PHOTO BY STEVEN PENLAND
GATOR SKATER. Annie Wright junior Clare
Jeong skates during the World Junior Speed Skating championships on Feb. 22-24 in Collabo, Italy.
peed skating has not always been Clare Jeong’s love. In fact, the 16-year-old Annie Wright junior grew up in Tacoma as a swimmer, and began skating at age 9 after some encouragement from her father. “Initially, I didn’t actually like it,” Jeong said. It’s a good thing she kept at it. After being named the overall junior national champion at the U.S. Junior Long Track Speedskating Championships on Feb. 1-3 in Minnesota, Jeong recently returned from the World Junior Speed Skating Championships on Feb. 22-24 in Collabo, Italy, where she placed 18th out of 61 female skaters from around the world. “It was really cool because everybody had worked so hard to get there,” said Jeong, noting she was one of four participants from the United States. “I knew they were the best…it made me kind of nervous, but at the same time it made me kind of proud.” Jeong took part in the 500-, 1,000-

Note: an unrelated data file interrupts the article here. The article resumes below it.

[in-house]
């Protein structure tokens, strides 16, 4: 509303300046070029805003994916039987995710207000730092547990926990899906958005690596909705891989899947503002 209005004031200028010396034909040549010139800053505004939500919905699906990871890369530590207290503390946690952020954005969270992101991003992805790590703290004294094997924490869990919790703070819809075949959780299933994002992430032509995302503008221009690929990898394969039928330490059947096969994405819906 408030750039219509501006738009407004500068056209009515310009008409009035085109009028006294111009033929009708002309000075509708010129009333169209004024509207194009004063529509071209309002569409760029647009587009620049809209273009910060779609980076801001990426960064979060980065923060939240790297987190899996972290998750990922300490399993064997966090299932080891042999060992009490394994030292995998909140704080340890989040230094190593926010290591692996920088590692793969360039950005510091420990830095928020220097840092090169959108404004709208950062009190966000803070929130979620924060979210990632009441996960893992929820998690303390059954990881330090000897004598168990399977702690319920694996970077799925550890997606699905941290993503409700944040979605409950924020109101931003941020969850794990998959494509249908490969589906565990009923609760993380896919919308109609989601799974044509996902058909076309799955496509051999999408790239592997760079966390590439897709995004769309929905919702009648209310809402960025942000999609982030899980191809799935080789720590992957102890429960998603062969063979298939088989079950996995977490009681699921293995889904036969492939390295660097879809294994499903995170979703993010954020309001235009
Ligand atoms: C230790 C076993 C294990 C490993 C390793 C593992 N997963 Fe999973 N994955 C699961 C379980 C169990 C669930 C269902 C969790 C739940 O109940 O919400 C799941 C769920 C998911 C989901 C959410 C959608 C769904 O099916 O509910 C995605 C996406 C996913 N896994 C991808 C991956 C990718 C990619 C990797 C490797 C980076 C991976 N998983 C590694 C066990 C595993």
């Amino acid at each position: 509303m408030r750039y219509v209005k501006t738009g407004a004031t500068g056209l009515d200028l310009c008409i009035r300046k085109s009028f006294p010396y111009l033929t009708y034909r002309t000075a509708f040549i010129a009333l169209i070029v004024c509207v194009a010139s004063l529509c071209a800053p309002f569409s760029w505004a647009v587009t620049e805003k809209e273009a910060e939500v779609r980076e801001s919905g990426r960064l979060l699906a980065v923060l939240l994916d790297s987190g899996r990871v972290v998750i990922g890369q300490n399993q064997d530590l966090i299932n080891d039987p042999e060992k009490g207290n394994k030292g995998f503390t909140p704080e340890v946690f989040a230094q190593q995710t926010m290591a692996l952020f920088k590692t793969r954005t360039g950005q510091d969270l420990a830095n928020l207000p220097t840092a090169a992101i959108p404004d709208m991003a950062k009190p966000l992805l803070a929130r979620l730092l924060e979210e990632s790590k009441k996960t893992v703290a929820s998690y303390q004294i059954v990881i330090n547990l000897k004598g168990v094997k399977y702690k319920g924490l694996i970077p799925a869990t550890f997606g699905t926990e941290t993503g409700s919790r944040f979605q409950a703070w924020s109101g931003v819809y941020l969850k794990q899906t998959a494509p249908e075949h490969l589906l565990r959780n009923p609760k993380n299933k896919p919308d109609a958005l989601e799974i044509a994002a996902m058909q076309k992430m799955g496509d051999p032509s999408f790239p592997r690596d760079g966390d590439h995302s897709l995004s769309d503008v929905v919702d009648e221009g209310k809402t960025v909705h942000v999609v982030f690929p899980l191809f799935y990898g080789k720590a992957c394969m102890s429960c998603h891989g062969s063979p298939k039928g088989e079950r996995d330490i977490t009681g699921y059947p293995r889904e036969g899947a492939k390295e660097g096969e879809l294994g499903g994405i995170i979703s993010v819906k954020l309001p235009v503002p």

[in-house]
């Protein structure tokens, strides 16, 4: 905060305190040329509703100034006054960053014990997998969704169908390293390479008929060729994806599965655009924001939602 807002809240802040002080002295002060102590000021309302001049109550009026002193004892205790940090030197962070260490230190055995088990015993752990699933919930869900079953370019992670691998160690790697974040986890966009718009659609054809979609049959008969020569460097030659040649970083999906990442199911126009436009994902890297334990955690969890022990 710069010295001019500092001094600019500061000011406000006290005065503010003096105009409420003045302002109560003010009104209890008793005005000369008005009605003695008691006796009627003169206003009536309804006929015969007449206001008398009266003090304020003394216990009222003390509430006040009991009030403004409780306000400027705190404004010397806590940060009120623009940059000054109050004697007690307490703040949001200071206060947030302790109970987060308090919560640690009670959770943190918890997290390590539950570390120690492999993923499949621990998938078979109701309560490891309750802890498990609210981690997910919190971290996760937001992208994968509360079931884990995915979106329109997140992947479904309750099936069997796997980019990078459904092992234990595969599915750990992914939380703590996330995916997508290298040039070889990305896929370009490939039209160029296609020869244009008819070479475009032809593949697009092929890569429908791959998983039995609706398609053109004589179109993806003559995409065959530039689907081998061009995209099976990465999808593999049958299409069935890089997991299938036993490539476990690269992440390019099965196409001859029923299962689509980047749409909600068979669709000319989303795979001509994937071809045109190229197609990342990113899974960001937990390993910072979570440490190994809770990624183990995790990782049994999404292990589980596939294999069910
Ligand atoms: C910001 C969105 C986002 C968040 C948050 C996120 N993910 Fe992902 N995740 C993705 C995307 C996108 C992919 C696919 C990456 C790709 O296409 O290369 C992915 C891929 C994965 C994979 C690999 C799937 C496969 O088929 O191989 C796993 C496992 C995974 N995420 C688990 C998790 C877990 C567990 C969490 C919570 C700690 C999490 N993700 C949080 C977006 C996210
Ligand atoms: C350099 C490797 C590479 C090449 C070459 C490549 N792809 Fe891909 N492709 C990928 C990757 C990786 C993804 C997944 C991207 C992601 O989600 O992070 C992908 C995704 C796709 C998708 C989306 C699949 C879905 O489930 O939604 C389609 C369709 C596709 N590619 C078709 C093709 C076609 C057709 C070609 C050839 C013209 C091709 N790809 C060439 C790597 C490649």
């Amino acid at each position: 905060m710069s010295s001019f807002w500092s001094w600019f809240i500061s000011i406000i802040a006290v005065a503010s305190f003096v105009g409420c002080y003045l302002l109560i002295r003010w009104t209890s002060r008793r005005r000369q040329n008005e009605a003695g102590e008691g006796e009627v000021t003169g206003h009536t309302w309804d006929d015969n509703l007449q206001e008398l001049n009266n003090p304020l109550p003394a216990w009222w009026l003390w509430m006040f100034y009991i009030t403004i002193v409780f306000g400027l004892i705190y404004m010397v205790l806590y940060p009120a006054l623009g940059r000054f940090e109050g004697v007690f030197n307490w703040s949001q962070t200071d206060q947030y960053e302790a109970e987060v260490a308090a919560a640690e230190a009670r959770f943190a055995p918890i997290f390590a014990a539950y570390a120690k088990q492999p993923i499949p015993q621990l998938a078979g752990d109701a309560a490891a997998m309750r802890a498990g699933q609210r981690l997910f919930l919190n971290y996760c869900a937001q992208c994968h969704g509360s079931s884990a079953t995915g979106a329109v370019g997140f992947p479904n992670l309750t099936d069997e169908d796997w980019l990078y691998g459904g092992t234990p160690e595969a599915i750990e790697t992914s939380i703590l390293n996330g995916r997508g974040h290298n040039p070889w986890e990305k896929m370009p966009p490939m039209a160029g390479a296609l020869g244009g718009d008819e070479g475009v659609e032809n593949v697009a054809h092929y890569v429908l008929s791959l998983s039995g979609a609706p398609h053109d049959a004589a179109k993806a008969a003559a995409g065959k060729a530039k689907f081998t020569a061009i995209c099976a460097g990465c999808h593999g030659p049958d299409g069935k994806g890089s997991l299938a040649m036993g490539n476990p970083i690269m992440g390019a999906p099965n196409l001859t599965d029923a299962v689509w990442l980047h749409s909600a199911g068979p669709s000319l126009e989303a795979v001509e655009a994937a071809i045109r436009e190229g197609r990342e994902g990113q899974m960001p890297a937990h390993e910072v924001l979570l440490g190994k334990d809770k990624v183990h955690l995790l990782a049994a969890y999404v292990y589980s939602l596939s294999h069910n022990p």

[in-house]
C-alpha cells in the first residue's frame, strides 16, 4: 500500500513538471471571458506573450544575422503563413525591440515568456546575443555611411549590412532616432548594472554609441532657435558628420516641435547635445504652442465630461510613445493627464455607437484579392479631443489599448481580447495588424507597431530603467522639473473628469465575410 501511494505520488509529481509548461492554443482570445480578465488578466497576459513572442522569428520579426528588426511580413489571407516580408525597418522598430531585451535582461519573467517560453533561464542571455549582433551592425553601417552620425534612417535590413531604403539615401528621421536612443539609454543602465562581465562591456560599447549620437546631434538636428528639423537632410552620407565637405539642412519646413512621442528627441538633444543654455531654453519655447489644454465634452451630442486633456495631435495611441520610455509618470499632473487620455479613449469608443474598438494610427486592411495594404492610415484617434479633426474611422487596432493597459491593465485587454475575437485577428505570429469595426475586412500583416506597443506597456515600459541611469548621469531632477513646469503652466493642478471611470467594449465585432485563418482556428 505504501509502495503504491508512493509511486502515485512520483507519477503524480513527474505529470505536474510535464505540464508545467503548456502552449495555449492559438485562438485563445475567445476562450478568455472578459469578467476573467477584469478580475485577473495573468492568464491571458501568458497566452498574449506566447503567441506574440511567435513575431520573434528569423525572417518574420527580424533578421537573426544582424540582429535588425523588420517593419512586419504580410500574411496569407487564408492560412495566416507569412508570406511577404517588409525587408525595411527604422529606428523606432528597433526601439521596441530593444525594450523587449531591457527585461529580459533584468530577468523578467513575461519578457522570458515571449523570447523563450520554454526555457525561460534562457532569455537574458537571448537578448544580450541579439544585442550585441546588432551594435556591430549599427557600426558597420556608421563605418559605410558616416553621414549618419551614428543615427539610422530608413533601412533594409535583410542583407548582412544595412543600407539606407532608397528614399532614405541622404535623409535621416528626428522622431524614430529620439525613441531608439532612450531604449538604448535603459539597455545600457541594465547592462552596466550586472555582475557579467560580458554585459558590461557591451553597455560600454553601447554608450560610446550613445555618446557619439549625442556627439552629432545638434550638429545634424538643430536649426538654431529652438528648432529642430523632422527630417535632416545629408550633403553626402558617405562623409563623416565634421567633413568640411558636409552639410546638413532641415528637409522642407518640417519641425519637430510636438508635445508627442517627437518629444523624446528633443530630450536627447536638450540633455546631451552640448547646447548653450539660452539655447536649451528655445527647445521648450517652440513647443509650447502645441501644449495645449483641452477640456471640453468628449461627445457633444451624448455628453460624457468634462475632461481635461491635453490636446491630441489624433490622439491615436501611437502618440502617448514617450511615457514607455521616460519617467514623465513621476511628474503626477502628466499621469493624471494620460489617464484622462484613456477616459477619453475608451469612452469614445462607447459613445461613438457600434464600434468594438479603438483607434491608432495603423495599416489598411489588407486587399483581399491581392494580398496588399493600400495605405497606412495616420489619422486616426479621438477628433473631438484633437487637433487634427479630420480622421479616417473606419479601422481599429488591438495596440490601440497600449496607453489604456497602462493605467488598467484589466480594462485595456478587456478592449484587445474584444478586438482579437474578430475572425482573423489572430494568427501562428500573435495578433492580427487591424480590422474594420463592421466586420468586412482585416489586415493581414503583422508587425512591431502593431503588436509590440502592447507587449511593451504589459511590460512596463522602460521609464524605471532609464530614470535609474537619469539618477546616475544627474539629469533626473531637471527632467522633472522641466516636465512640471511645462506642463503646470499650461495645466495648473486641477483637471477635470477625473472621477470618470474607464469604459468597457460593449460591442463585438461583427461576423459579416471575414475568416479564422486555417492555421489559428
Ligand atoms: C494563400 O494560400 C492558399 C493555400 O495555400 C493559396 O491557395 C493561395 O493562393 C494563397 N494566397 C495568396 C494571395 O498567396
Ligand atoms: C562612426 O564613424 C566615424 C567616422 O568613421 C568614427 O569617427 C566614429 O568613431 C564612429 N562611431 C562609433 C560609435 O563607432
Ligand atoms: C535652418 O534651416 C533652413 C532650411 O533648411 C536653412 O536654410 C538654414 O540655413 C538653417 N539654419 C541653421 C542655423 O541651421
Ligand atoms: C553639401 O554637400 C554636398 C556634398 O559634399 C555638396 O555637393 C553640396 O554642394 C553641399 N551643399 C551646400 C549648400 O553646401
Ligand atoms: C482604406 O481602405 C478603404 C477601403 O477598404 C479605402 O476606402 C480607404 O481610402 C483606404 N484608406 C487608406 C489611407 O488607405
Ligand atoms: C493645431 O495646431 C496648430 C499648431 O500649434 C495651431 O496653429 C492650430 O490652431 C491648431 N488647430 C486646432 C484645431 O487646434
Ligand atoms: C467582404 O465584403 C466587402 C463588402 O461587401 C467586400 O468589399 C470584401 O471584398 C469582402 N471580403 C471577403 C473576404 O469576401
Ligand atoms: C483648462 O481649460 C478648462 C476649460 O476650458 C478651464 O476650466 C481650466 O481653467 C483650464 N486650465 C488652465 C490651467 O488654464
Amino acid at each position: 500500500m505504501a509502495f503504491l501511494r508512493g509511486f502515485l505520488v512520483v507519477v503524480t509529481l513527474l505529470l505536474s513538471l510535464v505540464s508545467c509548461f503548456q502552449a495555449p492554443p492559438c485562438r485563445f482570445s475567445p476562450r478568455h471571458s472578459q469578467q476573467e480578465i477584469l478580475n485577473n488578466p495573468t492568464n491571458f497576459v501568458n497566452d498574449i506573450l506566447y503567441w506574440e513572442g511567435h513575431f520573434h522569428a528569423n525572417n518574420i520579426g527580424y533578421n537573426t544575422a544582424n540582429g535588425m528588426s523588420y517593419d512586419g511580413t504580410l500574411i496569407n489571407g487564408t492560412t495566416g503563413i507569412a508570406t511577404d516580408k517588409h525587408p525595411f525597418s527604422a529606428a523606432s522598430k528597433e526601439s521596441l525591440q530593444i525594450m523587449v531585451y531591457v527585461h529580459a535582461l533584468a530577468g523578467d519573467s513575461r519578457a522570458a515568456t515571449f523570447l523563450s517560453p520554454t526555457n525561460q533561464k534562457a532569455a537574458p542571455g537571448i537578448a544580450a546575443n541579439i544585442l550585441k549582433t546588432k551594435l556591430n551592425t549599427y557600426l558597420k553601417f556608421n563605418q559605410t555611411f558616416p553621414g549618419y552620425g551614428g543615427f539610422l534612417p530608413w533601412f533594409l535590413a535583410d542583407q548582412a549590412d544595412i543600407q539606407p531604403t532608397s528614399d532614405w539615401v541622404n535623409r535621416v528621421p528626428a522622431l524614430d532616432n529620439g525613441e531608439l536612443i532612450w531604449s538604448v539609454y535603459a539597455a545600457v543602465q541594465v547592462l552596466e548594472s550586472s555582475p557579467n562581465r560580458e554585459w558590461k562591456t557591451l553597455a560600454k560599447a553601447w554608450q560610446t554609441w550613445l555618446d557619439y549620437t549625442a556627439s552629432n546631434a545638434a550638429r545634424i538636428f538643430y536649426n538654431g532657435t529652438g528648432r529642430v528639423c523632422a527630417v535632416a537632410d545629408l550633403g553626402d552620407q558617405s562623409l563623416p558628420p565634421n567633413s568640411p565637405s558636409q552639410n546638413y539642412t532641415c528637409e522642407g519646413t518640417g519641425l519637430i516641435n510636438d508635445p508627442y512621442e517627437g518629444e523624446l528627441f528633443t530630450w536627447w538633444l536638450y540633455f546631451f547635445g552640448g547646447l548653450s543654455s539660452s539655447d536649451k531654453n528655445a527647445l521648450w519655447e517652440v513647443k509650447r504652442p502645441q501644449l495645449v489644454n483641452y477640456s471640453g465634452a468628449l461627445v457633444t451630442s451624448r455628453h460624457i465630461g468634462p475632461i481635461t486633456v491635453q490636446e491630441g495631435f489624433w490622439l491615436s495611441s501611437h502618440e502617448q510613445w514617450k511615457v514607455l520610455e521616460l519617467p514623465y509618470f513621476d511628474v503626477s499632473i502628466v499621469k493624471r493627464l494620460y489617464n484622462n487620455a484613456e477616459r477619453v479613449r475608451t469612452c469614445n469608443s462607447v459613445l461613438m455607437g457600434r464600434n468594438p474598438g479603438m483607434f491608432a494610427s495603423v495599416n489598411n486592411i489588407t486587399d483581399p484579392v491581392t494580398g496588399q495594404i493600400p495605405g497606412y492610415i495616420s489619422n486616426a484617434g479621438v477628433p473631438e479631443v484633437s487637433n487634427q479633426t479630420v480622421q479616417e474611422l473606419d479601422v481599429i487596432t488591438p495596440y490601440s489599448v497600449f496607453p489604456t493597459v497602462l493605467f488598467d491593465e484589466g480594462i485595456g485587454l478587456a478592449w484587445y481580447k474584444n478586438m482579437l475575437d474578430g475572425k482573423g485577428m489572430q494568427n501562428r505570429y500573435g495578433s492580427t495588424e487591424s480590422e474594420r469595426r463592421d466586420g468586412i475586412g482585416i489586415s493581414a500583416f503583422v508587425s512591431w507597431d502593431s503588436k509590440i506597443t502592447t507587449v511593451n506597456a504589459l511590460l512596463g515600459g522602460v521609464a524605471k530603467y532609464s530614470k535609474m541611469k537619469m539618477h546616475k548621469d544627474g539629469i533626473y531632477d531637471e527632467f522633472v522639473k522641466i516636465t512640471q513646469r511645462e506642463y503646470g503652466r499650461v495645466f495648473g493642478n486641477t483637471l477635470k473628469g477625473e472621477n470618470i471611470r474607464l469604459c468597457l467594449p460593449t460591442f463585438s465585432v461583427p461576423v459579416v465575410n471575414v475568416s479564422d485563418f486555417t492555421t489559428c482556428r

1,500- and 3,000-meter races, placing 16th in the latter with a time of four minutes and 41.67 seconds. That performance came on the heels of her win in the 1,500-meter race at the U.S. Championships in Minnesota, where she also placed second in the 1,000- and 3,000meter races. “I felt really lucky and really blessed,” said Jeong of becoming the junior national champion earlier in February. “I wanted to do really well, but I had no true expectation of winning.” The feats are even more impressive considering that Jeong has had to juggle rigorous training and out-of-state competitions along with a full school schedule. “It’s been really, really tough, especially this year,” said Jeong, noting that the current skating season has been her longest, having started on Nov. 1. “(My teachers have) made my life so much easier. They work with me really well. If I ever get to the point where I can’t handle it they really help me.” Adding to the challenge is the fact that while competitions are held on 400meter tracks, it is difficult to find an